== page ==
Share Your Story
By Marc Sherman, J.D.
“We have two lives ... the life we learn with and the life we live after that. Suffering is what brings us towards happiness.”
~ Bernard Malamud, The Natural
I loved that quote, from the moment that I heard it in the movie, The Natural, and later when I read it in Bernard Malamud’s classic novel upon which the film was based. I may have loved the quote but I do not think that I fully understood it until I was diagnosed with Parkinson’s.
In 2005 at the age of 48, I started to have trouble with my penmanship. I am not claiming that my penmanship was ever good — it wasn’t — but in 2005 it started to shrink. I later learned that there was a name for this: “micrographia.” I guess that there is a name for almost everything.
Over the next year, I began to experience additional symptoms that I later learned were linked to Parkinson’s disease. It took five doctors to determine this; hence my nickname for them, “The Marx Doctors.”
When I was finally diagnosed in April of 2006, I fell into a depression, and remained there until I finally realized that it was a waste of time. I decided I could wake up tomorrow either depressed with Parkinson’s, or in a good mood with Parkinson’s. The disease was the constant in the equation. I realized, why not change the mood?
So I started to write. The writing was done mostly for me, not for anyone else. I never knew that I had any talent. What I did know is that I have a good sense of humor and have always loved the great American humorists — people like Robert Benchley, James Thurber, Mark Twain and Dorothy Parker. I found writing to be a wonderful therapy.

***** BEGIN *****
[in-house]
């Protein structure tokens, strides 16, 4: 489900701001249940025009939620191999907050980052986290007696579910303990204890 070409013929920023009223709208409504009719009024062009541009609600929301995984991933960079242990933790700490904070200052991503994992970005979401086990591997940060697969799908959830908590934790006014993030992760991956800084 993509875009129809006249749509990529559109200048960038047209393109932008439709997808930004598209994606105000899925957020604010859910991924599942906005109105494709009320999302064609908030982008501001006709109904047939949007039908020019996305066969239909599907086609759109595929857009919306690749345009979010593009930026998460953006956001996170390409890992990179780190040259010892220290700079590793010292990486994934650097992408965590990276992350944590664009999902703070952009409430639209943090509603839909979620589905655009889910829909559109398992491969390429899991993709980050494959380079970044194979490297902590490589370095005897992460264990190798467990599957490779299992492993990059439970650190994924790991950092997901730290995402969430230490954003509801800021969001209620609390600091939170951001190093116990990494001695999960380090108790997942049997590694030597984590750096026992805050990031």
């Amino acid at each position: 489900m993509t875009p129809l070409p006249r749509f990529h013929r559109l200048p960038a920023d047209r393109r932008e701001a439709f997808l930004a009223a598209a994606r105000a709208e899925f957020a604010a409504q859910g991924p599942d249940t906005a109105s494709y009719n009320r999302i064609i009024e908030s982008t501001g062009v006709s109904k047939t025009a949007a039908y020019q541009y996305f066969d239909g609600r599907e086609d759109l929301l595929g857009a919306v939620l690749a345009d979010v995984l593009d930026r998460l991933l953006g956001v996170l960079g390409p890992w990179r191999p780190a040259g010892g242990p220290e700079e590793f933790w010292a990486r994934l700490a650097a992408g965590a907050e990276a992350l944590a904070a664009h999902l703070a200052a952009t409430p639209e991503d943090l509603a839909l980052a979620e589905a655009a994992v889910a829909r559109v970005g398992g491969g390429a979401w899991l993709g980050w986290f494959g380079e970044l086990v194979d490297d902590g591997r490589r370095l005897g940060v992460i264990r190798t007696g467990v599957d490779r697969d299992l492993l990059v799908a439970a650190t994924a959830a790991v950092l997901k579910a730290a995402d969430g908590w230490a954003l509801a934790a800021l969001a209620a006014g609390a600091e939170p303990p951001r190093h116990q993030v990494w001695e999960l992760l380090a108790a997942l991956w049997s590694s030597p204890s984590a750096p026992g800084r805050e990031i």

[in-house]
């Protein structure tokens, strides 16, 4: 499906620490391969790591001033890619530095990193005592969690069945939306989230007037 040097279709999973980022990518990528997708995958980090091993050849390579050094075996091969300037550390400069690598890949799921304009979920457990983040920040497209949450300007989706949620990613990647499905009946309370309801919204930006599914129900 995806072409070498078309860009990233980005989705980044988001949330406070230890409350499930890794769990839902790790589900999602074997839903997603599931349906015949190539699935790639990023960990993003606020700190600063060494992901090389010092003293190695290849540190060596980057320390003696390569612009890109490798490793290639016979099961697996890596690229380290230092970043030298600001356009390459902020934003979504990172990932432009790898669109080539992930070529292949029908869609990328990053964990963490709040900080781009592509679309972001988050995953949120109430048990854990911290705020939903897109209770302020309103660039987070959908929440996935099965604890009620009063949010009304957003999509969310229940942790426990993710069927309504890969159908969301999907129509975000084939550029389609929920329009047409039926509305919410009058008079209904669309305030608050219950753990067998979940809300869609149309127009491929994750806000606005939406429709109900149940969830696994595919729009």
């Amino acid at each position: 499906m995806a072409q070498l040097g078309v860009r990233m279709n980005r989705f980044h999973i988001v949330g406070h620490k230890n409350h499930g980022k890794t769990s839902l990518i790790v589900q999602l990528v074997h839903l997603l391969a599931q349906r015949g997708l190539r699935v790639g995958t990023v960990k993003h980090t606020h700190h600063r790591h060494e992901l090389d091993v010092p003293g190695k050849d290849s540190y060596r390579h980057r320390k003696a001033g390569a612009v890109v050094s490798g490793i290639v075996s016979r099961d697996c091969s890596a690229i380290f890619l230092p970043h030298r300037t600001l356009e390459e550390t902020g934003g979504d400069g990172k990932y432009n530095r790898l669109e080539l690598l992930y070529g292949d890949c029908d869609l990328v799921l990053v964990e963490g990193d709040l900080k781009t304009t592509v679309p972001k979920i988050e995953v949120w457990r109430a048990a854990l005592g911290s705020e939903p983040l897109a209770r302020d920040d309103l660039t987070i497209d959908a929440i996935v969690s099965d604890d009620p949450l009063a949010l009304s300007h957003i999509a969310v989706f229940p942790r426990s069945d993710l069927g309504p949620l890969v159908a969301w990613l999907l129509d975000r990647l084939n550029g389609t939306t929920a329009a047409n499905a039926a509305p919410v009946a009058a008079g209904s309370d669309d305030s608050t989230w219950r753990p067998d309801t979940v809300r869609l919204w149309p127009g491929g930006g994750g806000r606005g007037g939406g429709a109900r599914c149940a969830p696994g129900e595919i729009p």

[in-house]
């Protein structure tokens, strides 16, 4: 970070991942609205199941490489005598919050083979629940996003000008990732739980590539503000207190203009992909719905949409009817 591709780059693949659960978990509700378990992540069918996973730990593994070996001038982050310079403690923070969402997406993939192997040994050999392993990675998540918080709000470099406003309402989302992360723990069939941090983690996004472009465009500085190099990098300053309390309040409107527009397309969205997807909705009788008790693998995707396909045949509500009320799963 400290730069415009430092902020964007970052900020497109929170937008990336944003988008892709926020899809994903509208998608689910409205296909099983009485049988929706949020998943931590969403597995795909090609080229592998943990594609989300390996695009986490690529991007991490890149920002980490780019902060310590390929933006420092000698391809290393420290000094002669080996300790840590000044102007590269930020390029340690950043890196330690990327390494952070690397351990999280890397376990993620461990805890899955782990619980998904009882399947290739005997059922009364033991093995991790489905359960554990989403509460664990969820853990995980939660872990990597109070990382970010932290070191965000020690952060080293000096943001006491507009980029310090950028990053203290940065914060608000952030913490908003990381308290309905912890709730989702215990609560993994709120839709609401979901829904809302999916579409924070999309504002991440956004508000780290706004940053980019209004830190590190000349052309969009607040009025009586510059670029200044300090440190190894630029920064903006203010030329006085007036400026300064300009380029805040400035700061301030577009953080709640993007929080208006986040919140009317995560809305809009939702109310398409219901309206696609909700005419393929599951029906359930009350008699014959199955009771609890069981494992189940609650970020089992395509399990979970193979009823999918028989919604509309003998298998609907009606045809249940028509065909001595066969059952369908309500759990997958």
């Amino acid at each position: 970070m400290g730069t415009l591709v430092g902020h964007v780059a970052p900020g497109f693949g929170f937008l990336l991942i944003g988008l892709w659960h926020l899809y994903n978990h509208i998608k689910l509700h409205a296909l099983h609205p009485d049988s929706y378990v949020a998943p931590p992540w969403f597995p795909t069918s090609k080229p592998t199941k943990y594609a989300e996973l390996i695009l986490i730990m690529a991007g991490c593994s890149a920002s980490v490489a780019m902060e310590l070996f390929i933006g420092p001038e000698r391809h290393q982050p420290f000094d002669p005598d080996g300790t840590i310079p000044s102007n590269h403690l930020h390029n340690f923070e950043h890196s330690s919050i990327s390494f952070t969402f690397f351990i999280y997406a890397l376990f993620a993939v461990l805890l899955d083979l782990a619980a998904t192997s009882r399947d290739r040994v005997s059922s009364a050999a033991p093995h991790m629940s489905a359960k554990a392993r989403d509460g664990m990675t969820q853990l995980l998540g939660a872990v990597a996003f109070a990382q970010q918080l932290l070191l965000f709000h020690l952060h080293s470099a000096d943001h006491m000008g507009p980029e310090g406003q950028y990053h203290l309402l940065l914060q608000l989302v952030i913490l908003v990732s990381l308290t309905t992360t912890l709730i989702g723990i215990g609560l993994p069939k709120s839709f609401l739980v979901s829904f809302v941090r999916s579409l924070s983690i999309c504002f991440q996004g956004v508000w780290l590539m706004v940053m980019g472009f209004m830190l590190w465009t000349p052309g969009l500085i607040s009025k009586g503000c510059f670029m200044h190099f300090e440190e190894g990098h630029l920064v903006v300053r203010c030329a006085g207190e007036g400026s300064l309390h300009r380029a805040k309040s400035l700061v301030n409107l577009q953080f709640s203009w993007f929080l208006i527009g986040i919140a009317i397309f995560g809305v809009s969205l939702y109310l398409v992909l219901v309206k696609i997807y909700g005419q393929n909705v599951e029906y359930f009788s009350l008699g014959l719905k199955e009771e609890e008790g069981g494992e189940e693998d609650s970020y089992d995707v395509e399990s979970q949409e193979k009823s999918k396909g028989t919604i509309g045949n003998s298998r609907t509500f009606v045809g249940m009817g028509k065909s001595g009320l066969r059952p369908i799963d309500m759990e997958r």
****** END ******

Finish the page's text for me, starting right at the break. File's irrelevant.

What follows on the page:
Around the same time, I was accepted as a member of the People with Parkinson’s Advisory Council (PPAC) of the Parkinson’s Disease Foundation. Through PPAC, I have met some wonderful, dynamic people who have become my colleagues, my friends and my teachers.
Eventually, my writing was “discovered” by a satirical publication. The stories that I have contributed to this publication, under the pen name, “Jello Marx” — and the response I have received from readers — have given me great enjoyment. As “Jello,” I was teaching Marc how to enjoy life.
Okay, so how does all this tie into Malamud’s quote? Up until the date I made my realization — that PD would be constant no matter how I chose to live — I was living in what Malamud would refer to as the “life I learned with.” I was very often not participating on the stage, but instead viewing the action from “the cheap seats.” In that life, I learned that I was a fighter. I also learned that Parkinson’s disease hates a fighter. And although the “life I learn with” will never end, the realization that there are many ways to enjoy that life, despite what ails me, has made it far more satisfying than it used to be. It has become the “life after that” in which I can truly live.
Mr. Sherman, of Forest Hills, NY, is a member of the Parkinson’s Disease Foundation (PDF) People with Parkinson’s Advisory Council and an attorney with specialization in real estate, elder law and estate planning. After being diagnosed with Parkinson’s disease in 2006, Mr. Sherman developed a blog, which can be visited here.Posted by PDF Admin on July 10, 2014